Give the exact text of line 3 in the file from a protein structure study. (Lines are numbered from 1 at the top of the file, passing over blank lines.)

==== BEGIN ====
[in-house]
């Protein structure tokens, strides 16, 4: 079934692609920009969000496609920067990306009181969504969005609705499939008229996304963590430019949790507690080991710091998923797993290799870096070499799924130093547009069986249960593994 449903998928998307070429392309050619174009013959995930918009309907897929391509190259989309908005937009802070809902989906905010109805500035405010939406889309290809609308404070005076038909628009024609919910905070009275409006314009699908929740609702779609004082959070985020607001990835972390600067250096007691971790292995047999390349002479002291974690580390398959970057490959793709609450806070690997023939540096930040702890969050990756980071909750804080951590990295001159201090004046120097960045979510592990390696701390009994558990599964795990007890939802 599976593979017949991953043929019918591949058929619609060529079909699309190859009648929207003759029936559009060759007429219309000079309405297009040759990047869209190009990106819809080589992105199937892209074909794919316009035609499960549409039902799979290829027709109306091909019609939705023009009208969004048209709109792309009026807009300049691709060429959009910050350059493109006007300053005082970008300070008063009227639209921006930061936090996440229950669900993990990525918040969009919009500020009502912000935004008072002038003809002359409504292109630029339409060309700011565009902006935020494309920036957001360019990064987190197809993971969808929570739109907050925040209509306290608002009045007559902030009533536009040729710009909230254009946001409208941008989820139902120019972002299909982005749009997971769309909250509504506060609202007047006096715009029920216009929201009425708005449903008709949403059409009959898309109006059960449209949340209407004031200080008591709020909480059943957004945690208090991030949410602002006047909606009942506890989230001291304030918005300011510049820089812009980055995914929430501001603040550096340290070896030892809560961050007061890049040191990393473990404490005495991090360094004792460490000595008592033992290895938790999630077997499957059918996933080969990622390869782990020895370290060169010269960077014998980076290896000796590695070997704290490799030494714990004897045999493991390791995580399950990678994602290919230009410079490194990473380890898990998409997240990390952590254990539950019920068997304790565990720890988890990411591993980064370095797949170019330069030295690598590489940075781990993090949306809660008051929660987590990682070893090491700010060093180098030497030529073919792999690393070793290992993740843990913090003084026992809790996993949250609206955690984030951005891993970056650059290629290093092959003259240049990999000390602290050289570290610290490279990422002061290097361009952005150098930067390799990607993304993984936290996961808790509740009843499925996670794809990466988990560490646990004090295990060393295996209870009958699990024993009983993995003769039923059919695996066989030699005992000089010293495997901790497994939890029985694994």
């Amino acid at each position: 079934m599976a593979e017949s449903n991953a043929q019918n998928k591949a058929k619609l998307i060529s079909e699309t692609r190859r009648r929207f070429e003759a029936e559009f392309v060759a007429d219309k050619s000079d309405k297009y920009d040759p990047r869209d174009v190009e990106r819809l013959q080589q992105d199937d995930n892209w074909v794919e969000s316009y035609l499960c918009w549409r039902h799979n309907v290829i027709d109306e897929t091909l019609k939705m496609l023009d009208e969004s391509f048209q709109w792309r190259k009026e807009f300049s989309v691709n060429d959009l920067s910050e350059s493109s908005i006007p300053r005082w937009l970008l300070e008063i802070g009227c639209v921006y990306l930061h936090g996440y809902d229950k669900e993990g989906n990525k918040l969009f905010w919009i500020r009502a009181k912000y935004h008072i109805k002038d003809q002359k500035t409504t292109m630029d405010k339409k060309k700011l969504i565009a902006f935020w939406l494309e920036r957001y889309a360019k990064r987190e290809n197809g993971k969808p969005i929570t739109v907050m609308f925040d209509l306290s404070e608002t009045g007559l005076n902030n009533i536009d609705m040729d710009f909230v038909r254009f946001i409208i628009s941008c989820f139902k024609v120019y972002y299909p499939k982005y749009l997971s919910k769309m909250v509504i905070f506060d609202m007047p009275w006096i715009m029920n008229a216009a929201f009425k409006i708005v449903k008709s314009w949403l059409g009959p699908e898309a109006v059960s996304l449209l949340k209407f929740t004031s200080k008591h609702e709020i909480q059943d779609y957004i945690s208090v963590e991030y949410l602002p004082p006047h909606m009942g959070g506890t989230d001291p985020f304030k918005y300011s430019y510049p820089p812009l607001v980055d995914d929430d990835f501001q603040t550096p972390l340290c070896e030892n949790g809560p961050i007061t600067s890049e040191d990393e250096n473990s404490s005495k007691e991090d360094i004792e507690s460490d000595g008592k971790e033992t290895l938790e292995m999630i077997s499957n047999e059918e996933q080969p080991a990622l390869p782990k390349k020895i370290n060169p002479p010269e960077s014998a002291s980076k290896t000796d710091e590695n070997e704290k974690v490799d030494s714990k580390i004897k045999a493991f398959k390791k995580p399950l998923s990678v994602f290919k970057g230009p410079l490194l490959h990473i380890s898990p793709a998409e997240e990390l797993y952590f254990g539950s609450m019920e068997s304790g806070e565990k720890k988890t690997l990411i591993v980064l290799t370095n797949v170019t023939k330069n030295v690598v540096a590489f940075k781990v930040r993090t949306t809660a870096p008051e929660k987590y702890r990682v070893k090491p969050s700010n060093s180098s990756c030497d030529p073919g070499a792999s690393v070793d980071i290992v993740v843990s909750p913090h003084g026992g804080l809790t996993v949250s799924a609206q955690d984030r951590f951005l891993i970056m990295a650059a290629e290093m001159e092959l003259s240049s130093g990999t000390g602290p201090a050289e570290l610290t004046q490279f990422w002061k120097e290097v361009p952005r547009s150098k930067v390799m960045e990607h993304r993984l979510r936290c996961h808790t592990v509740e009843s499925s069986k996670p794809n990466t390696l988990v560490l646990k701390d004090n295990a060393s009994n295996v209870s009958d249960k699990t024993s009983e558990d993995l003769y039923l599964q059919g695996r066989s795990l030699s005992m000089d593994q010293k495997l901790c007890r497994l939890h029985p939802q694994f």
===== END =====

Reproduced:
């Amino acid at each position: 079934m599976a593979e017949s449903n991953a043929q019918n998928k591949a058929k619609l998307i060529s079909e699309t692609r190859r009648r929207f070429e003759a029936e559009f392309v060759a007429d219309k050619s000079d309405k297009y920009d040759p990047r869209d174009v190009e990106r819809l013959q080589q992105d199937d995930n892209w074909v794919e969000s316009y035609l499960c918009w549409r039902h799979n309907v290829i027709d109306e897929t091909l019609k939705m496609l023009d009208e969004s391509f048209q709109w792309r190259k009026e807009f300049s989309v691709n060429d959009l920067s910050e350059s493109s908005i006007p300053r005082w937009l970008l300070e008063i802070g009227c639209v921006y990306l930061h936090g996440y809902d229950k669900e993990g989906n990525k918040l969009f905010w919009i500020r009502a009181k912000y935004h008072i109805k002038d003809q002359k500035t409504t292109m630029d405010k339409k060309k700011l969504i565009a902006f935020w939406l494309e920036r957001y889309a360019k990064r987190e290809n197809g993971k969808p969005i929570t739109v907050m609308f925040d209509l306290s404070e608002t009045g007559l005076n902030n009533i536009d609705m040729d710009f909230v038909r254009f946001i409208i628009s941008c989820f139902k024609v120019y972002y299909p499939k982005y749009l997971s919910k769309m909250v509504i905070f506060d609202m007047p009275w006096i715009m029920n008229a216009a929201f009425k409006i708005v449903k008709s314009w949403l059409g009959p699908e898309a109006v059960s996304l449209l949340k209407f929740t004031s200080k008591h609702e709020i909480q059943d779609y957004i945690s208090v963590e991030y949410l602002p004082p006047h909606m009942g959070g506890t989230d001291p985020f304030k918005y300011s430019y510049p820089p812009l607001v980055d995914d929430d990835f501001q603040t550096p972390l340290c070896e030892n949790g809560p961050i007061t600067s890049e040191d990393e250096n473990s404490s005495k007691e991090d360094i004792e507690s460490d000595g008592k971790e033992t290895l938790e292995m999630i077997s499957n047999e059918e996933q080969p080991a990622l390869p782990k390349k020895i370290n060169p002479p010269e960077s014998a002291s980076k290896t000796d710091e590695n070997e704290k974690v490799d030494s714990k580390i004897k045999a493991f398959k390791k995580p399950l998923s990678v994602f290919k970057g230009p410079l490194l490959h990473i380890s898990p793709a998409e997240e990390l797993y952590f254990g539950s609450m019920e068997s304790g806070e565990k720890k988890t690997l990411i591993v980064l290799t370095n797949v170019t023939k330069n030295v690598v540096a590489f940075k781990v930040r993090t949306t809660a870096p008051e929660k987590y702890r990682v070893k090491p969050s700010n060093s180098s990756c030497d030529p073919g070499a792999s690393v070793d980071i290992v993740v843990s909750p913090h003084g026992g804080l809790t996993v949250s799924a609206q955690d984030r951590f951005l891993i970056m990295a650059a290629e290093m001159e092959l003259s240049s130093g990999t000390g602290p201090a050289e570290l610290t004046q490279f990422w002061k120097e290097v361009p952005r547009s150098k930067v390799m960045e990607h993304r993984l979510r936290c996961h808790t592990v509740e009843s499925s069986k996670p794809n990466t390696l988990v560490l646990k701390d004090n295990a060393s009994n295996v209870s009958d249960k699990t024993s009983e558990d993995l003769y039923l599964q059919g695996r066989s795990l030699s005992m000089d593994q010293k495997l901790c007890r497994l939890h029985p939802q694994f």